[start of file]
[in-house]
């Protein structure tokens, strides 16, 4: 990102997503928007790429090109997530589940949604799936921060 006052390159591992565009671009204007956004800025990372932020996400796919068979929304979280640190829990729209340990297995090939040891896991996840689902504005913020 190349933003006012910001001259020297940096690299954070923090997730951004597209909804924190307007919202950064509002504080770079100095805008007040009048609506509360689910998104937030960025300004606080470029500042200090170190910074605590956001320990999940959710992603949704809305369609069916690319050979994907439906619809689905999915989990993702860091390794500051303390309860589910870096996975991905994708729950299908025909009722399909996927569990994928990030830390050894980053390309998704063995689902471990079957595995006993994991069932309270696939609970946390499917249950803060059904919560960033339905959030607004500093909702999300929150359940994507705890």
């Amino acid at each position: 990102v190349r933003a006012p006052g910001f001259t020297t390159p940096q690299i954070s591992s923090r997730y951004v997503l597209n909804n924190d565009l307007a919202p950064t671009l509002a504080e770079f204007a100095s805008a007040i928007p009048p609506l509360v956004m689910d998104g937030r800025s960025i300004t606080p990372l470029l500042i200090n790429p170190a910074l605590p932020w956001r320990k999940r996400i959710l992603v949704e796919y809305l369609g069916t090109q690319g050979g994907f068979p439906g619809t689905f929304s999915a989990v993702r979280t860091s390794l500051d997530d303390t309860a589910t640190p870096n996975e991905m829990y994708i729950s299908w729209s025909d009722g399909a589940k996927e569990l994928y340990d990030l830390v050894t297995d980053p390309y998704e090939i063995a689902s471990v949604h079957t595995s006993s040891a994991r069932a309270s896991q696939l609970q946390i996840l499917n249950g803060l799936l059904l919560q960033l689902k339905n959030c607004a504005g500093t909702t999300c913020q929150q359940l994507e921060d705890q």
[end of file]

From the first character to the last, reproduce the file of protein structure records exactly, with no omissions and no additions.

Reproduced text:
[in-house]
């Protein structure tokens, strides 16, 4: 990102997503928007790429090109997530589940949604799936921060 006052390159591992565009671009204007956004800025990372932020996400796919068979929304979280640190829990729209340990297995090939040891896991996840689902504005913020 190349933003006012910001001259020297940096690299954070923090997730951004597209909804924190307007919202950064509002504080770079100095805008007040009048609506509360689910998104937030960025300004606080470029500042200090170190910074605590956001320990999940959710992603949704809305369609069916690319050979994907439906619809689905999915989990993702860091390794500051303390309860589910870096996975991905994708729950299908025909009722399909996927569990994928990030830390050894980053390309998704063995689902471990079957595995006993994991069932309270696939609970946390499917249950803060059904919560960033339905959030607004500093909702999300929150359940994507705890």
């Amino acid at each position: 990102v190349r933003a006012p006052g910001f001259t020297t390159p940096q690299i954070s591992s923090r997730y951004v997503l597209n909804n924190d565009l307007a919202p950064t671009l509002a504080e770079f204007a100095s805008a007040i928007p009048p609506l509360v956004m689910d998104g937030r800025s960025i300004t606080p990372l470029l500042i200090n790429p170190a910074l605590p932020w956001r320990k999940r996400i959710l992603v949704e796919y809305l369609g069916t090109q690319g050979g994907f068979p439906g619809t689905f929304s999915a989990v993702r979280t860091s390794l500051d997530d303390t309860a589910t640190p870096n996975e991905m829990y994708i729950s299908w729209s025909d009722g399909a589940k996927e569990l994928y340990d990030l830390v050894t297995d980053p390309y998704e090939i063995a689902s471990v949604h079957t595995s006993s040891a994991r069932a309270s896991q696939l609970q946390i996840l499917n249950g803060l799936l059904l919560q960033l689902k339905n959030c607004a504005g500093t909702t999300c913020q929150q359940l994507e921060d705890q």